This bubonic plague is said to have wiped out over a third of Europe's population.

Counting stomata (pores) on ancient oak leaves provided van Hoof's team with a measure of the fluctuations in atmospheric carbon dioxide for the same period. This is because leaves absorb carbon dioxide through their stomata, and their density varies as carbon dioxide goes up and down.

"Between AD 1200 to 1300, we see a decrease in stomata and a sharp rise in atmospheric carbon dioxide, due to deforestation we think," says Dr van Hoof, whose findings are published in the journal Palaeogeography, Palaeoclimatology, Palaeoecology.

But after AD 1350, the team found the pattern reversed, suggesting that atmospheric carbon dioxide fell, perhaps due to reforestation following the plague.

What's Happening to the Sun?
Could its unusual behavior herald a new ice age?
By Laurie J. Schmidt Posted 01.27.2009 at 11:26 am

For about 50 years from roughly 1650 to 1700, the Sun took a break from its typical sunspot activity. That phase of solar rest coincided with what we now refer to as "The Little Ice Age" -- a period of cooling on the Earth that resulted in bitterly cold winters, particularly in Europe and North America. Scientists attribute the Little Ice Age to two main causes: increased volcanic activity and reduced solar activity.

According to Woods, even a smaller solar cycle could induce some cooling on Earth. "Not enough to offset the greenhouse gas global warming effect," he said, "but enough to potentially slow it down for a few years." The solar cycle's effect on global temperatures is only about 1/10 of a degree, whereas the greenhouse effect over the past 30 years has been about a full one degree change, Woods said.

Even so, Woods says it's unlikely that we're headed into a "Little Ice Age" scenario. "It's probably unlikely that we will go into a phase where we don't have any sunspot activity for 50 years. We can't eliminate the possibility, but I would say the probability is not high," he said.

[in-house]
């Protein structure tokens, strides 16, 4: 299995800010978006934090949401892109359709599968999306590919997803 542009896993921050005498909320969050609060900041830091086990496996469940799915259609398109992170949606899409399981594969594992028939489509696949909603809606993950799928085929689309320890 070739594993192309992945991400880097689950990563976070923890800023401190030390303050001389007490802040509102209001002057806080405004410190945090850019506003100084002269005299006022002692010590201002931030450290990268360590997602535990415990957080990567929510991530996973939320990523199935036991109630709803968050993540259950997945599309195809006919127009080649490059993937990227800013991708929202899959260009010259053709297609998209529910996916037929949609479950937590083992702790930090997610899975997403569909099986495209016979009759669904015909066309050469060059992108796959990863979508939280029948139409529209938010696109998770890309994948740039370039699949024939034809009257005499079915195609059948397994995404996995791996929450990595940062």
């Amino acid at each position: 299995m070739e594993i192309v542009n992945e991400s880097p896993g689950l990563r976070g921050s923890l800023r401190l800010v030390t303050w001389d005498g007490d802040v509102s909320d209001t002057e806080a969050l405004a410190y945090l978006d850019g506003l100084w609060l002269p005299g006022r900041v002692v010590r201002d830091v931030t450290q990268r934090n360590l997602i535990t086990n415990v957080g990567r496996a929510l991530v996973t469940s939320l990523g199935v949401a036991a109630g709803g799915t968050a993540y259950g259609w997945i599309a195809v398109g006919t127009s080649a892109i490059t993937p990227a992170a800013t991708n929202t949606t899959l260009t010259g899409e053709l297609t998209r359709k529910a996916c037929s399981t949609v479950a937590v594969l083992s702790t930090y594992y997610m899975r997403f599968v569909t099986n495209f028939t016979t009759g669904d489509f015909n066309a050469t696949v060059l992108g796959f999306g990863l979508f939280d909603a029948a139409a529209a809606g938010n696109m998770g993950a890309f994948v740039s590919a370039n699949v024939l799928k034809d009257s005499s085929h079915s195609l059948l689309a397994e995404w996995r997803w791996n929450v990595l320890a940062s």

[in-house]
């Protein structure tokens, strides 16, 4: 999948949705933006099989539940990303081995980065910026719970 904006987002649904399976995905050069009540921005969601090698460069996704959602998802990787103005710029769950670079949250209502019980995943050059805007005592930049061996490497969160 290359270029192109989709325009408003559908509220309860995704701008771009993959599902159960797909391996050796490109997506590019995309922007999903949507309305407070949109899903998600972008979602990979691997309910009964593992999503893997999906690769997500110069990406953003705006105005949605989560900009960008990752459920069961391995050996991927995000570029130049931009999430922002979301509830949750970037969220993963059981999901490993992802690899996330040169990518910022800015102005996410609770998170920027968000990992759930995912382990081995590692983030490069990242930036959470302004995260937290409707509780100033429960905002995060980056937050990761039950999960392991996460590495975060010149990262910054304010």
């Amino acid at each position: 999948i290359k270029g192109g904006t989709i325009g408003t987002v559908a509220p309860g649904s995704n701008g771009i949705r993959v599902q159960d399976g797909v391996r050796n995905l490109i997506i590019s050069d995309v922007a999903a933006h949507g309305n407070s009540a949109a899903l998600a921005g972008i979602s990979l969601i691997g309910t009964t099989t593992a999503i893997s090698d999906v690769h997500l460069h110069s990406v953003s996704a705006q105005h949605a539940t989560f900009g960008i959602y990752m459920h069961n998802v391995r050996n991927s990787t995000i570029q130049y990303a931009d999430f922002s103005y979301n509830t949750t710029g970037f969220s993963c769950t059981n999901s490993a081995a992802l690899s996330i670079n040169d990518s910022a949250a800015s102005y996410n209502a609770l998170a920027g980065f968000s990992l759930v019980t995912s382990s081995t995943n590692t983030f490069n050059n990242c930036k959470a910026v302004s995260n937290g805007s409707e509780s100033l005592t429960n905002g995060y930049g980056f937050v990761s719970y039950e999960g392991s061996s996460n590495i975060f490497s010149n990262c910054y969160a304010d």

"For that to happen, we would have to see no pickup in the Cycle 24 sunspots, but we're seeing a reasonable amount of new activity," said Biesecker. "There is no model we're aware of that can predict that we're going into an ice age -- it's an actual physical limitation of our current understanding."

During the summer of 1816, unexpected climate changes left countries in the Northern Hemisphere suffering from devastating famine and epidemic outbreaks. These weather patterns were the result of the volcanic eruption of Mount Tambora in Sumbawa, Indonesia, on 10th April 1815.

Over the following year, heavy ash-fall filled the air across the globe, preventing sunrays from reaching the earth. The resulting frost and rains devastated crops and caused the “Year without Summer”.

The death toll outside Indonesia ran into hundreds of thousands. With the 117,000 victims who died in the original cataclysm in Indonesia, this was one of the deadliest disasters in history.


If part of the cause of the Little Ice Age was volcanic activity, there would be no reason to expect the same extreme effects now, unless we had similar volcanic activity.

It looks to me like there was a confluence of several things which may have interacted to cause the Little Ice Age.